Applying past lessons learned for sustainable development
Ha Noi - Ensuring that measures to conserve the environment of an area do not impede upon the development needs of local residents can sometimes be a difficult task. A workshop commenced here today by the United Nations Development Programme and the Forest Protection Department, Ministry of Agriculture and Rural Development, will exchange ideas on how to do just that - sharing key lessons learned in conservation and development projects conducted in Viet Nam and discussing ways to make these projects more effective.
Currently, twelve Integrated Conservation and Development Projects (ICDPs) are being implemented in Viet Nam. ICDPs œ used throughout Asia, Africa and the Caribbean - aim to conserve biodiversity while also improving the quality of life for local residents in the area. Since the World Wide Fund for Nature (WWF) began using the ICDP approach in 1994, over fifty ICDPs have been implemented.
"Successful ICDPs can provide for the improvement of people's daily lives without threatening the environment within which they live. ICDPs are one example of how sustainable development can become a reality in Viet Nam", says Edouard A. Wattez, Resident Representative of the United Nations Development Programme (UNDP) in Ha Noi.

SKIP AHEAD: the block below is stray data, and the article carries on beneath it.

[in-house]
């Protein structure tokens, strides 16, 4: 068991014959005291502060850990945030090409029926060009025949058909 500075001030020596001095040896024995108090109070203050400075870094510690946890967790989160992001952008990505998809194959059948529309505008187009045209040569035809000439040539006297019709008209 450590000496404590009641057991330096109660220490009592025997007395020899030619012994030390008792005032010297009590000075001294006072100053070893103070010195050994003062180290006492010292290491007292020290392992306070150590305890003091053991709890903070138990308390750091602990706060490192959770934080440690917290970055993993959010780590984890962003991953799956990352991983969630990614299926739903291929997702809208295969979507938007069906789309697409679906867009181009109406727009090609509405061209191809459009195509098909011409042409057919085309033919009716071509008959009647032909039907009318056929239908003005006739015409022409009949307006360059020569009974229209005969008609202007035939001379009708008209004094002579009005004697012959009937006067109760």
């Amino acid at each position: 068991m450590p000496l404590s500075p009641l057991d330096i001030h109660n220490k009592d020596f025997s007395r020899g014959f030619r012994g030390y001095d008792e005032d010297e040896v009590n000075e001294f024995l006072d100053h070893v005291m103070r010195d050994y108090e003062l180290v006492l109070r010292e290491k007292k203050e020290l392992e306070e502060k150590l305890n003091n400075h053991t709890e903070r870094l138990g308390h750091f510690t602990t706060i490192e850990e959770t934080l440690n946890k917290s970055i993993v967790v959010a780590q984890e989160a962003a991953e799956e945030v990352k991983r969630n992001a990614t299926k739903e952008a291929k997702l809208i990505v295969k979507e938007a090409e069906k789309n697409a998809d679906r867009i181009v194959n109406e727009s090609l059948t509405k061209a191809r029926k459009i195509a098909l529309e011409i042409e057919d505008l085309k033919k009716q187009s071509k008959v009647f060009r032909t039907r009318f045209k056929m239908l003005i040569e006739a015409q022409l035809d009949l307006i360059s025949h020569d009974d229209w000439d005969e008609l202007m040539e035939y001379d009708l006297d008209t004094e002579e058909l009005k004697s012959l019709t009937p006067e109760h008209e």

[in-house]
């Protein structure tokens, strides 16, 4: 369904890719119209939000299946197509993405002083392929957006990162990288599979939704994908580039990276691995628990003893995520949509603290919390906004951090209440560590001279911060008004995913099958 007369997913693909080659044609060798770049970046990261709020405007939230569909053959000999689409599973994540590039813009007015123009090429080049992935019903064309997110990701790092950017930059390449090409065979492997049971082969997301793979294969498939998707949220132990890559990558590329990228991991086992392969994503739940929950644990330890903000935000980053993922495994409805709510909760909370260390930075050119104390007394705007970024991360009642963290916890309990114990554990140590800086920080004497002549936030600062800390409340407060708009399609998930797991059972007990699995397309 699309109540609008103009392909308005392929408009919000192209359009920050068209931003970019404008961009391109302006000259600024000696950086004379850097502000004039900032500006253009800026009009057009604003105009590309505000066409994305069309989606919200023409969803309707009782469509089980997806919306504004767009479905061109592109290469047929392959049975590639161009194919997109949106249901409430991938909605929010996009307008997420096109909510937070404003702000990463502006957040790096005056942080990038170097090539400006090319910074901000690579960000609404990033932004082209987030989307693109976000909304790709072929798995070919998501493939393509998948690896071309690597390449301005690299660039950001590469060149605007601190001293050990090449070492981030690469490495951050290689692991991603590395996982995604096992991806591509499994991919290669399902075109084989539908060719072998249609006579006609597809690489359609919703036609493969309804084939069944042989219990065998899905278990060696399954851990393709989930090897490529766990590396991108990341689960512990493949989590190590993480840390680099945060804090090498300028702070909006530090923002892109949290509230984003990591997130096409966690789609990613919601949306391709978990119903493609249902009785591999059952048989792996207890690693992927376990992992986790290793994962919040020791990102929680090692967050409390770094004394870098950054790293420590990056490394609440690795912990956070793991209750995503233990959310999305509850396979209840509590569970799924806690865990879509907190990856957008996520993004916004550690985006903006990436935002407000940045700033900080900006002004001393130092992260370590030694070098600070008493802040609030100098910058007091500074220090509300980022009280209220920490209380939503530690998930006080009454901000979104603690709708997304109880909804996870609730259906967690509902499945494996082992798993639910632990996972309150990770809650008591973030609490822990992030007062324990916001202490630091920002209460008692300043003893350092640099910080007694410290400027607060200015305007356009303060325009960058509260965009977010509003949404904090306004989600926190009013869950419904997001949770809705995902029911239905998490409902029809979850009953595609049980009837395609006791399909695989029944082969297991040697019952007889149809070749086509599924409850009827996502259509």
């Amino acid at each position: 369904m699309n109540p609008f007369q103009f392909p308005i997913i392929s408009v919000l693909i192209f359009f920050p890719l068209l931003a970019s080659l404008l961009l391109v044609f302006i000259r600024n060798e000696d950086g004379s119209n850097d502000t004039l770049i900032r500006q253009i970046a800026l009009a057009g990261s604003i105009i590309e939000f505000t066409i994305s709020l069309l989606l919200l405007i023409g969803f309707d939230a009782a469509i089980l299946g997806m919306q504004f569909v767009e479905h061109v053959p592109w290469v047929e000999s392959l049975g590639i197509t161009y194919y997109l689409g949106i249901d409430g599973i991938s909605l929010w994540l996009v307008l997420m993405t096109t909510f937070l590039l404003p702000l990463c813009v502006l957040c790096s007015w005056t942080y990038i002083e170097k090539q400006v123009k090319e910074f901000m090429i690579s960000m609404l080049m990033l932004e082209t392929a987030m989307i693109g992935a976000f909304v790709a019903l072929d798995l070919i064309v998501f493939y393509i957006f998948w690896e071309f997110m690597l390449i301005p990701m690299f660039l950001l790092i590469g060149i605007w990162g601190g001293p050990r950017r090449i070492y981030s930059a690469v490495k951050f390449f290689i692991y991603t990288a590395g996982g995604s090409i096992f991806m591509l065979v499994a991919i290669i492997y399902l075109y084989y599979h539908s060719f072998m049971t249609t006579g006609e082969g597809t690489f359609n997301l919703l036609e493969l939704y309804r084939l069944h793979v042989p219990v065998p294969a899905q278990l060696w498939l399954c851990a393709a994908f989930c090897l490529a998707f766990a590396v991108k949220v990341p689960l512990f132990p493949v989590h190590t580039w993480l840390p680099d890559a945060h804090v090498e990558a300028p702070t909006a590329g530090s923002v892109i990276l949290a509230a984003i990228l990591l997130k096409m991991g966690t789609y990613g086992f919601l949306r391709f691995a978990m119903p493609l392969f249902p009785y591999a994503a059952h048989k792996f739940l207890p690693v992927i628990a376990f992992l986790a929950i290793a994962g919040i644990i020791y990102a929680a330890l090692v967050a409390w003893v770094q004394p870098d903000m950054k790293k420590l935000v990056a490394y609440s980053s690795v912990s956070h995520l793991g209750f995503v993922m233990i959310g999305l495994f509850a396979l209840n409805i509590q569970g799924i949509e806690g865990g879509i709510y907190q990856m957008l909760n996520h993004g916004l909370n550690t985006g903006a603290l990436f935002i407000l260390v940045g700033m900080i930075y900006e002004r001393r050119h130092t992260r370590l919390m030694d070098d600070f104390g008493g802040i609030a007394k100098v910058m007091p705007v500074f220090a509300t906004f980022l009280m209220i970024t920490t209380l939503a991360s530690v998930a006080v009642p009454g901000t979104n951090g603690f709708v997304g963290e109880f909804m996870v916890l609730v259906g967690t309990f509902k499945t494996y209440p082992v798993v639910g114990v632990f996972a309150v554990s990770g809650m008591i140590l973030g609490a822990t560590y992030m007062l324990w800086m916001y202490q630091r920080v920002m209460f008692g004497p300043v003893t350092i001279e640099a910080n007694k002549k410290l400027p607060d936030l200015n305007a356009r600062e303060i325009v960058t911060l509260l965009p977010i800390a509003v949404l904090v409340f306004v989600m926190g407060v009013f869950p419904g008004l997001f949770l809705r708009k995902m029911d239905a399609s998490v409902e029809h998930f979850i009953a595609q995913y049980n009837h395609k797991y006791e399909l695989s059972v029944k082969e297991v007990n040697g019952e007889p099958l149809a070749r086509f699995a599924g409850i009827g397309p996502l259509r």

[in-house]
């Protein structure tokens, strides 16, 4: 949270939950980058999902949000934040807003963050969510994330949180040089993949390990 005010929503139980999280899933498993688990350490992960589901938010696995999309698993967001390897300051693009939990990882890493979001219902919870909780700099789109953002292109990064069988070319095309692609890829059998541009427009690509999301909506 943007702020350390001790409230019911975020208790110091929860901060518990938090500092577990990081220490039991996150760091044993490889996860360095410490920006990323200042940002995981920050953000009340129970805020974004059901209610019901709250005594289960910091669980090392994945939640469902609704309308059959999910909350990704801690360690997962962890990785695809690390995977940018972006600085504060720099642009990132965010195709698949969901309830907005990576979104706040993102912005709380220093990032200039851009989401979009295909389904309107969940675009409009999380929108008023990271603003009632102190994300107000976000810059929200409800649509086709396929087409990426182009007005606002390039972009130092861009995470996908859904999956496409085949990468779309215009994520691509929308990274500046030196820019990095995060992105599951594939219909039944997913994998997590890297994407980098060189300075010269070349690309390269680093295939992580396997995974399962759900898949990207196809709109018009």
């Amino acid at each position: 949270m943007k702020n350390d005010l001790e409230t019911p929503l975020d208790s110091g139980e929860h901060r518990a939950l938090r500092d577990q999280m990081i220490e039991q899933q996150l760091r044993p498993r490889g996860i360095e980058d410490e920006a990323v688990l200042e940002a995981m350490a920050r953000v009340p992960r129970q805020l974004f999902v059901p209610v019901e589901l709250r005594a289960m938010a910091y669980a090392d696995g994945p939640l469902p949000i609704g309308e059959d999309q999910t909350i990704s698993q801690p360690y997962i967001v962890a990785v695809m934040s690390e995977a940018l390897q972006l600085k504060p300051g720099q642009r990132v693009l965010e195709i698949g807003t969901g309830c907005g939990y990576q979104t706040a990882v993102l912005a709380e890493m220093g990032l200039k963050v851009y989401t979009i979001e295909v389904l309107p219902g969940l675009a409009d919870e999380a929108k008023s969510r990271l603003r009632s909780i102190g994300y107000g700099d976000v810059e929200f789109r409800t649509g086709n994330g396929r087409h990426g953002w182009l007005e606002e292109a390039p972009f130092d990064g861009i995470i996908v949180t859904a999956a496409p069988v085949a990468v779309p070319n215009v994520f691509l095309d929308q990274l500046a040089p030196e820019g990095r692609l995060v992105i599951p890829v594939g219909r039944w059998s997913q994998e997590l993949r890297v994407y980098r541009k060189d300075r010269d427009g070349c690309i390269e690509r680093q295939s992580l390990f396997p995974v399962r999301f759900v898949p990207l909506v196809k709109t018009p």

Whilst Viet Nam is one the most biologically-rich countries in the world, this richness is threatened by population pressures, agricultural expansion and commerical logging. In Viet Nam, ICDPs are an important part of the country's efforts to conserve the extraordinary biodiversity without marginalizing the people who are dependant upon these resources for their livelihood.
This week's workshop will bring together national government and international participants working on current and proposed ICDPs, as well as renowned international ICDP experts. Rather than re-learning the same lessons at each ICDP site in Viet Nam, the workshop will allow participants to share lessons learned to date, discuss ways to make ICDPs more effective, improve networking between people working on ICDPs in Viet Nam and agree on steps to strengthen existing and new ICDPs to improve the chances of success.And the more successful ICDPs can be, then the greater the chance to halt the decline in biodiversity and environmental integrity in Viet Nam.
Contact InformationUNDP Public Information Unit, 942 1495
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